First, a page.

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Self-reported walking and associated factors in the Spanish population with chronic obstructive pulmonary disease



The level of physical activity among individuals with chronic obstructive pulmonary disease (COPD) is associated with the disease severity and prognosis. The aim of this study was to describe the prevalence of self-reported walking at least 150 min per week and the associated factors among the Spanish population with COPD.


Analyses were based on data drawn from the 2009 European Health Interview Survey in Spain (2009 EHIS). Twenty-two thousand one hundred eighty-eight subjects participated in the survey (response rate of 96.5%). Participants were classified according to international physical activity recommendations. The prevalence of walking among participants with and without COPD (≥40 years old) was described. Univariate and multivariate logistic regression models were used to study the association of walking with socio-demographic and health outcome variables.


Of the participants with COPD, 55.0% reached the minimum walking recommendations compared to 59.9% of the general population. The level of walking physical activity of the participants with COPD differed according to sex, age, educational level, area of residence, living as a couple, self-rated health status, mental health, body mass index and hospital admissions. In the multivariate analysis, being male, < 65 years old, living in an area with ≥50,000 inhabitants, no diagnosed depression or anxiety and self-reported good to very good health were factors significantly associated with walking ≥150 min per week.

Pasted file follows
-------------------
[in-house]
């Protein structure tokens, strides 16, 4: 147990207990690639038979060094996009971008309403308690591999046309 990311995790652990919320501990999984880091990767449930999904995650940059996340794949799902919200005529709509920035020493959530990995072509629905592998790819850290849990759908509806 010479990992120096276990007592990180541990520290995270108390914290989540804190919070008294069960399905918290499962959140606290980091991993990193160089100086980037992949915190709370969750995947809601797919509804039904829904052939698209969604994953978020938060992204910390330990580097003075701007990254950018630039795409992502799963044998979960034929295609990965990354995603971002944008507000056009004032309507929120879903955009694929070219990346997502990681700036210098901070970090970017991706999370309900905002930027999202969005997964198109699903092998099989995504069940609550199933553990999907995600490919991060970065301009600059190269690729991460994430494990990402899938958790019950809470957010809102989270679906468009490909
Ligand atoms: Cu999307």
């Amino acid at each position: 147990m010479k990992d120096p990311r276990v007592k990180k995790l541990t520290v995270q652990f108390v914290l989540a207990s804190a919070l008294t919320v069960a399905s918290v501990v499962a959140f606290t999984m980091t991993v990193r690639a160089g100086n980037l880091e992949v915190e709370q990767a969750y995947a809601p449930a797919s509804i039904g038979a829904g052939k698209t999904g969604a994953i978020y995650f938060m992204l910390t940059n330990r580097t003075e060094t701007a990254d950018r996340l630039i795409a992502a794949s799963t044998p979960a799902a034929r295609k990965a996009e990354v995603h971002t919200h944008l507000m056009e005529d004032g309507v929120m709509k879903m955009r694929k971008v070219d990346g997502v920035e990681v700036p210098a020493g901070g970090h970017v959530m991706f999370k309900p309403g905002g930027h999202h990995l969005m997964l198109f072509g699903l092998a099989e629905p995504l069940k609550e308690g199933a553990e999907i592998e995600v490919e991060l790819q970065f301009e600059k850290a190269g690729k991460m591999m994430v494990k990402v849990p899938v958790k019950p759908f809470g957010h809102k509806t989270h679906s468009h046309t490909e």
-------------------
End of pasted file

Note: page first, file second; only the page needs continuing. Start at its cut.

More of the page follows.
Sex, age, area of residence, mental disorders and self-rated health are associated with weekly walking time in the Spanish population with COPD.

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Chronic obstructive pulmonary disease (COPD) is a common, preventable and treatable disease characterised by persistent respiratory symptoms and limited airflow, generally associated with exposure to harmful agents such as tobacco. The most frequent symptoms are cough, dyspnea and sputum production [1]. The prevalence of this disease in Spain is about 10% of adults aged over 40 years old, being almost three-times higher in men [2]. There are also important geographical variations in the distribution of the COPD population, as well as the diagnosis and treatment [3].